Old Mole Variety Hour
The Old Mole burrows down to the roots of the great issues of our time – the struggles of ordinary people for democratic and sustainable ways of life. The Mole goes where corporate media fear to tread, supporting grassroots challenges to top-down authority and giving voice to movements that shake the foundations of an unjust society. The Moles' perspective is democratic, broadly socialist, and feminist. (We count Karl Marx as a friend).
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Jan Haaken and Mike Snedecker talk about the army psychiatrist, Nidal Malik Hasan, who shot and killed 13 people and injured many more at Fort Hood last year. They consider him as both a victim of and collaborator in the Army's insensitivity toward mental illness.
Bill comments on the accusations that Democrats went too far left in the last two years, and suggests that a major component of their losses in the last election was a looming threat by businesses to set up shop elsewhere. We are told to lay of the Democrats for not committing political suicide, but to also realize that for that reason we cannot look to them as agents of real change.
- Genre: Other
- Length: 3:55 minutes (3.59 MB)
- Format: MP3 Mono 44kHz 128Kbps (CBR)
Today's Old Mole, hosted by Bill Resnick, is almost all about the elections. It features interviews about election psychology, organizing for a free society, and how competition ties the hands of progressive city politics. We also hear two commentaries about the elections.
Unfortunately there was a recording error that prevented us from capturing a full-length version of the show. However, the whole show in its segments is available through the links below [in progress]:
Bill comments on electoral losses (also at the bottom of this page)
Well-read Red Frann Michel combs the left press for analysis of the John Stewart - Stephen Colbert rallies over the weekend, and the reasons why protests in the streets are much more effective than even the protesters suppose. You can read this piece here.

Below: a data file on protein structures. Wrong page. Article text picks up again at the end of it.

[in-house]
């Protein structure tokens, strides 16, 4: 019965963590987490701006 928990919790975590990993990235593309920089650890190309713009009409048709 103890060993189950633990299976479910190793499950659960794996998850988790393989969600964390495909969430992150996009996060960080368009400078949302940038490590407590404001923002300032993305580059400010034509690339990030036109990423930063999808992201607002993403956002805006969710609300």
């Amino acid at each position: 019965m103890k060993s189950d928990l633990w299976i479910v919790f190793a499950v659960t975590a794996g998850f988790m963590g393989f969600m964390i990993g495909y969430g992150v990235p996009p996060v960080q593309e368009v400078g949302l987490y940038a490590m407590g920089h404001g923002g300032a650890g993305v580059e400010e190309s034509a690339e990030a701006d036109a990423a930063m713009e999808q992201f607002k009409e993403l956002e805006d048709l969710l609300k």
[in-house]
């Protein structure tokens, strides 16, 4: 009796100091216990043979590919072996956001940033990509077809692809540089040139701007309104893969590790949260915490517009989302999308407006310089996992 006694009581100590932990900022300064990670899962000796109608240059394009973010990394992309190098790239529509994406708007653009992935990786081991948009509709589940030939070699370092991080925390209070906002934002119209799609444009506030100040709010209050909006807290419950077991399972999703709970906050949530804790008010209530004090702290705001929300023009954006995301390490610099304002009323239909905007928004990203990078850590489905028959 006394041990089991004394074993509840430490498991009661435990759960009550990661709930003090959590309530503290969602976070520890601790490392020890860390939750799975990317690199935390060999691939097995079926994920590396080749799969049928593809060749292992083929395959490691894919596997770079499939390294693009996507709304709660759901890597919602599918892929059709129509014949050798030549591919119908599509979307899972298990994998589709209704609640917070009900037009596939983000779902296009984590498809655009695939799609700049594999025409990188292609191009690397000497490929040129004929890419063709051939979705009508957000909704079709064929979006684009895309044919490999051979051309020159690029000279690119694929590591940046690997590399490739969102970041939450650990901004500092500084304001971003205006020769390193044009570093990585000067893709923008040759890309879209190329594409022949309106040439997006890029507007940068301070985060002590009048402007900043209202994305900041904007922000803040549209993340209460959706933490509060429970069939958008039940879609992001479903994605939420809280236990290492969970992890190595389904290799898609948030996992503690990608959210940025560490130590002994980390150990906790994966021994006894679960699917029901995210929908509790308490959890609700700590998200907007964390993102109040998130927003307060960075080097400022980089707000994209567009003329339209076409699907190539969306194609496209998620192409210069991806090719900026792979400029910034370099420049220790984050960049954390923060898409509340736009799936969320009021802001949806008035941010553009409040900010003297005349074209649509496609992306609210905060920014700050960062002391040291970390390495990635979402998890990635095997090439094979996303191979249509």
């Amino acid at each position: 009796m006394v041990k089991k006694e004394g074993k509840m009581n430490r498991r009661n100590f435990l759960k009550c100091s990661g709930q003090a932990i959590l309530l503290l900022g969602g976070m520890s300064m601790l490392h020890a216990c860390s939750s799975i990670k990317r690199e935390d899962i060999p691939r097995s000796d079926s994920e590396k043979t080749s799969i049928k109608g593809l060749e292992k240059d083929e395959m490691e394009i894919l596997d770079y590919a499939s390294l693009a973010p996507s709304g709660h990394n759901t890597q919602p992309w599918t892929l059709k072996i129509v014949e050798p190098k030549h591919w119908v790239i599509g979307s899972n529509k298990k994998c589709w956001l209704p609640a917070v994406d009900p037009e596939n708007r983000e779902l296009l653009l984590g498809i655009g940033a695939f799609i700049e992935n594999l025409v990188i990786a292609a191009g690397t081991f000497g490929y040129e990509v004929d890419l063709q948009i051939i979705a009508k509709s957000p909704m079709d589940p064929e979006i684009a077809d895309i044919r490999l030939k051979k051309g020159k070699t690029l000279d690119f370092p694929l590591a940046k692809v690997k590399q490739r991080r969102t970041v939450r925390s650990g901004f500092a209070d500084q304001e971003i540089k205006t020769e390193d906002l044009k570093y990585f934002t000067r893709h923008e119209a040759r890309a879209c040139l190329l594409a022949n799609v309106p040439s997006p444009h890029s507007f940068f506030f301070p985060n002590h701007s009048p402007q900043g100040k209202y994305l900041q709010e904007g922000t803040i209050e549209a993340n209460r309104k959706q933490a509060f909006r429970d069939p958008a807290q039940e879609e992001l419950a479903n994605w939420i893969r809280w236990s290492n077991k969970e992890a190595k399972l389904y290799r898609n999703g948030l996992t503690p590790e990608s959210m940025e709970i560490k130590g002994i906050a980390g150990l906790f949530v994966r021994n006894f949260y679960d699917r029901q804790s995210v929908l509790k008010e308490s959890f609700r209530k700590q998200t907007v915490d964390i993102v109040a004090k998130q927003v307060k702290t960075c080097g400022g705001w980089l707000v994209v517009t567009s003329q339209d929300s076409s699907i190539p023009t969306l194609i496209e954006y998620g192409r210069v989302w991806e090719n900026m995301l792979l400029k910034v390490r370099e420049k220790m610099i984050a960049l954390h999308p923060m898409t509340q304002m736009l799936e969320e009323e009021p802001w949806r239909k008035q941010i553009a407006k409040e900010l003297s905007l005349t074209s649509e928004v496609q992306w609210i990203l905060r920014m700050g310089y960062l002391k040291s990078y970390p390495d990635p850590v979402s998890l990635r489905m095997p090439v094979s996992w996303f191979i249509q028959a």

Ian McEwan's 1992 novel Black Dogs shows us a split in the human psyche embodied in two very different people living in the aftermath of World War II amidst postwar hopes for socialism. Larry Bowlden explains why this book is worth reading. More of Larry's reviews.
Today's Movie Moles are Jan Haaken and Bill Resnick, and they continue the theme of Bill's interview with Bill Black about criminal banking as they discuss Inside Job, a documentary by Charles Ferguson that exhibits the short-sightedness, stupidity, and criminality of financiers and their political allies.
Bill Black is a former bank regulator who speaks and writes widely on banking and finance. In this interview with the Old Mole's Bill Resnick, he makes clear just how corrupt the whole banking industry is. We, that is our government, do not root out the felons in the system; rather, we bail them out and make them wealthy. His blog with many links to more of his work is here.
Joe Clement hosts this show about corrupt banking, political protests, and the human psyche, with musical breaks about the 17th Century Diggers (or Levelers), who were the Moles of their time. The songs are "The World Turned Upside" Down by Leon Rosselson (sung here by Billy Bragg); and "The Diggers' Song" by Gerrard Winstanley (sung here by Chumbawamba).
The French working class has been in the news for massive protests of austerity moves to limit their pensions, but the issues are much more profound. Economist Professor Richard Wolff has been studying France for many years, and he talks here with the Old Mole's Bill Resnick about the prospects of the French workers to defeat these anti-worker measures. For more from Wolff on these matters, go here.
Pictured here is the storming of the Bastille, 1789.
Today's Well-read Red Joe Clement comments on and reads from a piece by Greg Moses, "A Public Option for Jobs." There are needs to be met and people without work: why can't these two things fit together? This piece appeared on Counterpunch.